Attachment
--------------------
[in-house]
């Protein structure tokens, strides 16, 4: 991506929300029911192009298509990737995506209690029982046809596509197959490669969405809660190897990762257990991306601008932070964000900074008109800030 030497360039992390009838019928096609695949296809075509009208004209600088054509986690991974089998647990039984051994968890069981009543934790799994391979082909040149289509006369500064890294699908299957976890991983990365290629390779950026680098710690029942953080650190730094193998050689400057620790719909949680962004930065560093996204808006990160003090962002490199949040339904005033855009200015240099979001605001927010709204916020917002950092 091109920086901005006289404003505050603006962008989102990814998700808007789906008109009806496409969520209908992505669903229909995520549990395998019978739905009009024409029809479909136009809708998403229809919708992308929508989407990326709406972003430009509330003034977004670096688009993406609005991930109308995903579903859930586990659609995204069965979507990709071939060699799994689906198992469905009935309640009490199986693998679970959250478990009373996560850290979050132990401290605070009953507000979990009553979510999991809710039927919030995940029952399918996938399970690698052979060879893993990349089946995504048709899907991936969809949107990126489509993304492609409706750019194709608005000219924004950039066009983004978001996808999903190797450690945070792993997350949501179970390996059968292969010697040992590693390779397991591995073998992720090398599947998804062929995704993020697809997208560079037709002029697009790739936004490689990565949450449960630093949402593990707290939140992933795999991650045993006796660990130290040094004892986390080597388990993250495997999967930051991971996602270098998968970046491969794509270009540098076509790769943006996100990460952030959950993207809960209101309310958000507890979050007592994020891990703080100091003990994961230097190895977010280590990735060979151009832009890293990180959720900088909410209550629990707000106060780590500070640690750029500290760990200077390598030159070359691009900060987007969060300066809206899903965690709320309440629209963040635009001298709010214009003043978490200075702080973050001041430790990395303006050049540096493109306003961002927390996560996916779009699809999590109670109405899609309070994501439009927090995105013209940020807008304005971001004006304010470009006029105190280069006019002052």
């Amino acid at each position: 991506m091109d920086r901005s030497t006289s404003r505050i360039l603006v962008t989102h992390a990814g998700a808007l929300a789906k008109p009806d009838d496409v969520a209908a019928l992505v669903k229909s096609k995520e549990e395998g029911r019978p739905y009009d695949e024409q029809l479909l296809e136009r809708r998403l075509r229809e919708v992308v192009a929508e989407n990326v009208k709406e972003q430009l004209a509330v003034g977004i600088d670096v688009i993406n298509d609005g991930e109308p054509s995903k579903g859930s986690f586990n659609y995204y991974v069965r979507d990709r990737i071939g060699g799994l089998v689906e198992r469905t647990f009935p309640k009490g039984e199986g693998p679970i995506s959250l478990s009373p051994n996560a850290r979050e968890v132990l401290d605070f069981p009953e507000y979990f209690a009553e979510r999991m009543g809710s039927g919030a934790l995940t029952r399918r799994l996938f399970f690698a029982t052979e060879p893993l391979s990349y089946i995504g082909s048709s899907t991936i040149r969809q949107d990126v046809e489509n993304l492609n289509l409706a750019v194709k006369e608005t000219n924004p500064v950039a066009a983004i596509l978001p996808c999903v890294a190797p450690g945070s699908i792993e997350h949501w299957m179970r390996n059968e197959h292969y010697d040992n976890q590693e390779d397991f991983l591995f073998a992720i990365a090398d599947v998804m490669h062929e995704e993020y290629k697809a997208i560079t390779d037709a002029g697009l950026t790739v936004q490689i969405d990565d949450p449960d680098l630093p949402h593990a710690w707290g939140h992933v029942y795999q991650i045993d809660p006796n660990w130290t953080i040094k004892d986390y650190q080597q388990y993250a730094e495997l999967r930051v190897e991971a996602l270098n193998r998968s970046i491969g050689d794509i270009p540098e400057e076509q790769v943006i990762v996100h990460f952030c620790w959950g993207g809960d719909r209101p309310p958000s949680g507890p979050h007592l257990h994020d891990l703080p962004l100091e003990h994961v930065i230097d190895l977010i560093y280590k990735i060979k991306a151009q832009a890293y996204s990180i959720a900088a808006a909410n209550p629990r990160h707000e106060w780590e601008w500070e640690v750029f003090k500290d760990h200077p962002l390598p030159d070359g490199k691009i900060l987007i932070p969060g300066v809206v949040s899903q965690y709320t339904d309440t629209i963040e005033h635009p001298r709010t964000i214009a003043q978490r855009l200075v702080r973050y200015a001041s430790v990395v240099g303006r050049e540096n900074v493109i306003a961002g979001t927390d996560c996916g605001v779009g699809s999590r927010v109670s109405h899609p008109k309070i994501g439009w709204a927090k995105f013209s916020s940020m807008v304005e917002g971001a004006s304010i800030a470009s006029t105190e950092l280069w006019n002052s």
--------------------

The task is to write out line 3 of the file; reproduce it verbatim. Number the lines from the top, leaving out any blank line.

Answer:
């Amino acid at each position: 991506m091109d920086r901005s030497t006289s404003r505050i360039l603006v962008t989102h992390a990814g998700a808007l929300a789906k008109p009806d009838d496409v969520a209908a019928l992505v669903k229909s096609k995520e549990e395998g029911r019978p739905y009009d695949e024409q029809l479909l296809e136009r809708r998403l075509r229809e919708v992308v192009a929508e989407n990326v009208k709406e972003q430009l004209a509330v003034g977004i600088d670096v688009i993406n298509d609005g991930e109308p054509s995903k579903g859930s986690f586990n659609y995204y991974v069965r979507d990709r990737i071939g060699g799994l089998v689906e198992r469905t647990f009935p309640k009490g039984e199986g693998p679970i995506s959250l478990s009373p051994n996560a850290r979050e968890v132990l401290d605070f069981p009953e507000y979990f209690a009553e979510r999991m009543g809710s039927g919030a934790l995940t029952r399918r799994l996938f399970f690698a029982t052979e060879p893993l391979s990349y089946i995504g082909s048709s899907t991936i040149r969809q949107d990126v046809e489509n993304l492609n289509l409706a750019v194709k006369e608005t000219n924004p500064v950039a066009a983004i596509l978001p996808c999903v890294a190797p450690g945070s699908i792993e997350h949501w299957m179970r390996n059968e197959h292969y010697d040992n976890q590693e390779d397991f991983l591995f073998a992720i990365a090398d599947v998804m490669h062929e995704e993020y290629k697809a997208i560079t390779d037709a002029g697009l950026t790739v936004q490689i969405d990565d949450p449960d680098l630093p949402h593990a710690w707290g939140h992933v029942y795999q991650i045993d809660p006796n660990w130290t953080i040094k004892d986390y650190q080597q388990y993250a730094e495997l999967r930051v190897e991971a996602l270098n193998r998968s970046i491969g050689d794509i270009p540098e400057e076509q790769v943006i990762v996100h990460f952030c620790w959950g993207g809960d719909r209101p309310p958000s949680g507890p979050h007592l257990h994020d891990l703080p962004l100091e003990h994961v930065i230097d190895l977010i560093y280590k990735i060979k991306a151009q832009a890293y996204s990180i959720a900088a808006a909410n209550p629990r990160h707000e106060w780590e601008w500070e640690v750029f003090k500290d760990h200077p962002l390598p030159d070359g490199k691009i900060l987007i932070p969060g300066v809206v949040s899903q965690y709320t339904d309440t629209i963040e005033h635009p001298r709010t964000i214009a003043q978490r855009l200075v702080r973050y200015a001041s430790v990395v240099g303006r050049e540096n900074v493109i306003a961002g979001t927390d996560c996916g605001v779009g699809s999590r927010v109670s109405h899609p008109k309070i994501g439009w709204a927090k995105f013209s916020s940020m807008v304005e917002g971001a004006s304010i800030a470009s006029t105190e950092l280069w006019n002052s």